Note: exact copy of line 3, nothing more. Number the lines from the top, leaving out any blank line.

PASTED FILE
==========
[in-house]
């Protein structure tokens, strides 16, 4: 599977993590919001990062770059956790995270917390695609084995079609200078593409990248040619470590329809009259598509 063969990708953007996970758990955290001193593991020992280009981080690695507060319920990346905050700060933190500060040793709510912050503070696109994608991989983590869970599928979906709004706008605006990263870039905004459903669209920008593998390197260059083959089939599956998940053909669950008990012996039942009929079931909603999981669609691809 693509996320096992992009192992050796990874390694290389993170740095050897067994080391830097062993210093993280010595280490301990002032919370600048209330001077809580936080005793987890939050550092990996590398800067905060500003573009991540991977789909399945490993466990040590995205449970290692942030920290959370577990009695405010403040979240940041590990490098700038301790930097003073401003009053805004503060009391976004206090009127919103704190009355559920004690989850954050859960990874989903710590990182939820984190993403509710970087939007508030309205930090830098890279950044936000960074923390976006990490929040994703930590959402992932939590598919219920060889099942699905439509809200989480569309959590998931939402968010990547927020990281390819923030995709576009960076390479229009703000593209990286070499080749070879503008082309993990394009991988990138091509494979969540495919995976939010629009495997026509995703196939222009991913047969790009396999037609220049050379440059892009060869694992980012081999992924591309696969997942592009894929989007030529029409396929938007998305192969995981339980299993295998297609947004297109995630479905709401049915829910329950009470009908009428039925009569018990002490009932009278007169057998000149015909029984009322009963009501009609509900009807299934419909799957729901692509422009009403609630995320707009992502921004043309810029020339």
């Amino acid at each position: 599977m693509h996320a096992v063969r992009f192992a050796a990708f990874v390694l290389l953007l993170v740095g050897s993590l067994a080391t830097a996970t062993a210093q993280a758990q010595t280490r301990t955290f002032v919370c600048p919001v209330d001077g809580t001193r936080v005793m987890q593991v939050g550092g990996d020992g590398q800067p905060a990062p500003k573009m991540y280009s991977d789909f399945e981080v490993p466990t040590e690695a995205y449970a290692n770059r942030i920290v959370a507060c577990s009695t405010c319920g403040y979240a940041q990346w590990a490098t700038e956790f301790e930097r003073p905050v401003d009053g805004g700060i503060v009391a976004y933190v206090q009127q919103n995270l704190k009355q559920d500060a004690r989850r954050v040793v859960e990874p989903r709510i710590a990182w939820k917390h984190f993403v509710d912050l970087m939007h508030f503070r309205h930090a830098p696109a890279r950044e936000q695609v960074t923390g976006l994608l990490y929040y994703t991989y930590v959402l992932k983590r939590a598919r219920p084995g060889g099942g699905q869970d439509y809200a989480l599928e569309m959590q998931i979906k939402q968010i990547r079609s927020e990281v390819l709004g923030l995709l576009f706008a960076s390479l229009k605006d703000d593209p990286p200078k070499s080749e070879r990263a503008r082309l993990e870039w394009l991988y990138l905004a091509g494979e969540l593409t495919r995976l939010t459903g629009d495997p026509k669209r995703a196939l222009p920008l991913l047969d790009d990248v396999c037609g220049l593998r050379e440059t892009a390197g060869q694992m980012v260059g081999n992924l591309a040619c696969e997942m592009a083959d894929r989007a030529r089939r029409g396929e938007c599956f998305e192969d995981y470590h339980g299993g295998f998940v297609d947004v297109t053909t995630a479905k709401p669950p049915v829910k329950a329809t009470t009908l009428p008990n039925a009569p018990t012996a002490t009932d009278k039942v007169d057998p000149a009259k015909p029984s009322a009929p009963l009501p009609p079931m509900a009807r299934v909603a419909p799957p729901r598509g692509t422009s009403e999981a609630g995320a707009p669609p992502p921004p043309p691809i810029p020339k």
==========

């Amino acid at each position: 599977m693509h996320a096992v063969r992009f192992a050796a990708f990874v390694l290389l953007l993170v740095g050897s993590l067994a080391t830097a996970t062993a210093q993280a758990q010595t280490r301990t955290f002032v919370c600048p919001v209330d001077g809580t001193r936080v005793m987890q593991v939050g550092g990996d020992g590398q800067p905060a990062p500003k573009m991540y280009s991977d789909f399945e981080v490993p466990t040590e690695a995205y449970a290692n770059r942030i920290v959370a507060c577990s009695t405010c319920g403040y979240a940041q990346w590990a490098t700038e956790f301790e930097r003073p905050v401003d009053g805004g700060i503060v009391a976004y933190v206090q009127q919103n995270l704190k009355q559920d500060a004690r989850r954050v040793v859960e990874p989903r709510i710590a990182w939820k917390h984190f993403v509710d912050l970087m939007h508030f503070r309205h930090a830098p696109a890279r950044e936000q695609v960074t923390g976006l994608l990490y929040y994703t991989y930590v959402l992932k983590r939590a598919r219920p084995g060889g099942g699905q869970d439509y809200a989480l599928e569309m959590q998931i979906k939402q968010i990547r079609s927020e990281v390819l709004g923030l995709l576009f706008a960076s390479l229009k605006d703000d593209p990286p200078k070499s080749e070879r990263a503008r082309l993990e870039w394009l991988y990138l905004a091509g494979e969540l593409t495919r995976l939010t459903g629009d495997p026509k669209r995703a196939l222009p920008l991913l047969d790009d990248v396999c037609g220049l593998r050379e440059t892009a390197g060869q694992m980012v260059g081999n992924l591309a040619c696969e997942m592009a083959d894929r989007a030529r089939r029409g396929e938007c599956f998305e192969d995981y470590h339980g299993g295998f998940v297609d947004v297109t053909t995630a479905k709401p669950p049915v829910k329950a329809t009470t009908l009428p008990n039925a009569p018990t012996a002490t009932d009278k039942v007169d057998p000149a009259k015909p029984s009322a009929p009963l009501p009609p079931m509900a009807r299934v909603a419909p799957p729901r598509g692509t422009s009403e999981a609630g995320a707009p669609p992502p921004p043309p691809i810029p020339k």